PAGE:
Upon the Kendeda Building’s completion, we asked a few prominent change leaders in sustainability and other fields to offer their insights. At the heart of all their columns: What should and can be done to encourage regenerative design and construction. Read more of these Building Thought Leader columns and other content tied to completion of this landmark for sustainability in the Southeast here.
Certain metrics preoccupy college and university administrators.
What are the SAT scores of incoming students? What are our graduation rates? Have we hit our fundraising targets? Are we attracting the appropriate level of research dollars?
I’d like to challenge my former higher-ed colleagues to ask a new set of questions. They are questions that may not be conventionally understood as central to the calling of such institutions, but they are questions that are, by necessity, beginning to creep into the conversation.
How healthy is it to work and study in our buildings? How much carbon do we contribute to the atmosphere that future graduates will have to live with? Are we doing enough to restore the natural environments where our campuses are located? Are we creating a model for the kind of shared sustainability goals that will inspire future generations of students and scholars to contribute positively toward their communities?
Higher education has long been at the forefront of environmental stewardship. There’s a reason for that: It fits the mission. The academy has always played a role in preparing our society for the future. And, of course, students look toward the future because they’re the ones who will inhabit it. It’s not surprising that over the last decade, more than 700 college and university presidents signed the American College and University Presidents Climate Commitment. These leaders agreed to reduce their carbon footprint in a meaningful way.
I recently left a university that I love. I obtained my architecture degrees at the Georgia Institute of Technology. After many years in private practice, I returned to Tech to serve as the Institute Architect and associate vice president of Capital Planning and Space Management. I am proud to say that — thanks to Georgia Tech’s incredible culture of innovation — we made significant and unprecedented progress over the last two decades in the realm of sustainable campus development and creating a culture of environmental stewardship.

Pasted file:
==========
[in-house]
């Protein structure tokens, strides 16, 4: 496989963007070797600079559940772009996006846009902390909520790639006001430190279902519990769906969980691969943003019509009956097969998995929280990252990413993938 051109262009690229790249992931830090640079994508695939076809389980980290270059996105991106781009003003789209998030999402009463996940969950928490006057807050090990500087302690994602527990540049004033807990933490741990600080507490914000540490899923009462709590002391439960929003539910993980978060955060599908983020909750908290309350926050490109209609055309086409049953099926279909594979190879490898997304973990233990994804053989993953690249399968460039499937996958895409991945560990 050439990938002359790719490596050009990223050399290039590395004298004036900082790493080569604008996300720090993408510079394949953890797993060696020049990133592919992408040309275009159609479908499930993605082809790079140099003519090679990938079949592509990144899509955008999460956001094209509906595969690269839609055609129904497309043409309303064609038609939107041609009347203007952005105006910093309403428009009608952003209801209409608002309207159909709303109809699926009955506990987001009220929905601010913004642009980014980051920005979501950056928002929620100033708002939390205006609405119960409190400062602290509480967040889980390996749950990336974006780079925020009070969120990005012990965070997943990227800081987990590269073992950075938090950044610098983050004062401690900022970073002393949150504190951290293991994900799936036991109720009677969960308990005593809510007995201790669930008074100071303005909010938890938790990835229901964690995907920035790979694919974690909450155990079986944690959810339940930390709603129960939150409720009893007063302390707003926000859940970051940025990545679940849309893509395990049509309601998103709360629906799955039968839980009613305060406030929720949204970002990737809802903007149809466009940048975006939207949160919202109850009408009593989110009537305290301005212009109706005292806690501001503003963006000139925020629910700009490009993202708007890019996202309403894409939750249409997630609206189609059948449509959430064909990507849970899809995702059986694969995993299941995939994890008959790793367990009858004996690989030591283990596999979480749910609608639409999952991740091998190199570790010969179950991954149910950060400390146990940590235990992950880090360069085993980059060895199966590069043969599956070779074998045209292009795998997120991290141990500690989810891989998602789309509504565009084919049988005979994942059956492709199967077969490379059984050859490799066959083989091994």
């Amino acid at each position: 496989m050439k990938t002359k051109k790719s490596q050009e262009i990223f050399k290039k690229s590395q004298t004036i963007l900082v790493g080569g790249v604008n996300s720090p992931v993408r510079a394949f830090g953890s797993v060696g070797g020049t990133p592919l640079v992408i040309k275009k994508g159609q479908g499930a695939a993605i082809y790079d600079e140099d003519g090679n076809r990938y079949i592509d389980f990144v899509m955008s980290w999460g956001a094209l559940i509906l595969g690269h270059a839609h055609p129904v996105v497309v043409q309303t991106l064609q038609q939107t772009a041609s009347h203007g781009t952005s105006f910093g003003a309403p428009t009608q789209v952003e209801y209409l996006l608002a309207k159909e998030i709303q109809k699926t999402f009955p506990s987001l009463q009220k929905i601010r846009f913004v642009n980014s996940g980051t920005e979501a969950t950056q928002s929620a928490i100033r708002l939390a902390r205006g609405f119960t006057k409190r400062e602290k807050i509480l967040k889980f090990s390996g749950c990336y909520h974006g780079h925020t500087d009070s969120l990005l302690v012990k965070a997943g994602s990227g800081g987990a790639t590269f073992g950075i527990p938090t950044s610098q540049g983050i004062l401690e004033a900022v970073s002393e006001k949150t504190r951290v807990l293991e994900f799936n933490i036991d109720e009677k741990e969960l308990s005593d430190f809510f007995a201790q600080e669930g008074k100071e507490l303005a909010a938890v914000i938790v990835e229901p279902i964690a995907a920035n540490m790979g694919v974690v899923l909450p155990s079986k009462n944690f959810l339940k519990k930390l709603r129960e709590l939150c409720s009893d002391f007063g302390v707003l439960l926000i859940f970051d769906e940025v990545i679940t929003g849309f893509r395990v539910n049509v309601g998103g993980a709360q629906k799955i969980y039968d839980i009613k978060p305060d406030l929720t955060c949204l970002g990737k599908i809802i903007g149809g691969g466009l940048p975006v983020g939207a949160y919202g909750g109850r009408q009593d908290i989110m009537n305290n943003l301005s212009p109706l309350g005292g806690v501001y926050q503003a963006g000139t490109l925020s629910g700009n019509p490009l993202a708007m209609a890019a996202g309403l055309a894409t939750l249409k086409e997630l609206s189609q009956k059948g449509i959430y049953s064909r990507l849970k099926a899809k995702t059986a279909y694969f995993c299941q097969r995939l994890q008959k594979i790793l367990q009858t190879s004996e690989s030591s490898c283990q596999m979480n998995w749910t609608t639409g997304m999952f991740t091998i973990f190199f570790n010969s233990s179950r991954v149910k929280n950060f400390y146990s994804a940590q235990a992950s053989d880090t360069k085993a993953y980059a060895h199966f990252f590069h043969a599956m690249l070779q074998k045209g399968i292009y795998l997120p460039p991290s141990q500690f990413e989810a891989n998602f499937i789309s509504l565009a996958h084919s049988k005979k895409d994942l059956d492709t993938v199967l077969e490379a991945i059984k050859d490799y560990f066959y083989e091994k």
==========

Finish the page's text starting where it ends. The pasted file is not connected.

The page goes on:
The Institute completed 20 LEED projects during that time. Among them were four new LEED Platinum buildings. One of the Platinum winners, the recently completed Krone Engineered Biosystems Building, was recognized last spring by the AIA Committee on the Environment as one of 2018’s Top 10 sustainable buildings in the country.
Many of these buildings are powered by solar arrays, which helps to reduce Georgia Tech’s carbon footprint. Navigating the campus by foot or bicycle has gotten much easier and much safer with the removal of surface parking lots and the pedestrianizing of streets in the campus core. Our award-winning 2010 Landscape Master Plan adopted a holistic ecological approach highlighted by an EcoCommons performance landscape that eventually will loop though campus.
But it was only four years ago, when we began to prepare for our first Living Building Challenge project, that we could finally see the direction we had been heading.
Even before design began on the Kendeda Building for Innovative Sustainable Design — when we held an “ideas competition” to select the design team — the LBC process forced our own team at the Georgia Tech ask fresh questions.
In a simple but profound way, one question encompassed the others. Rather than wondering how this building could do less environmental harm, we started to ask: What does good look like? How could this building, and the project itself, actually do more to improve the environment, both human and natural, then to detract from it?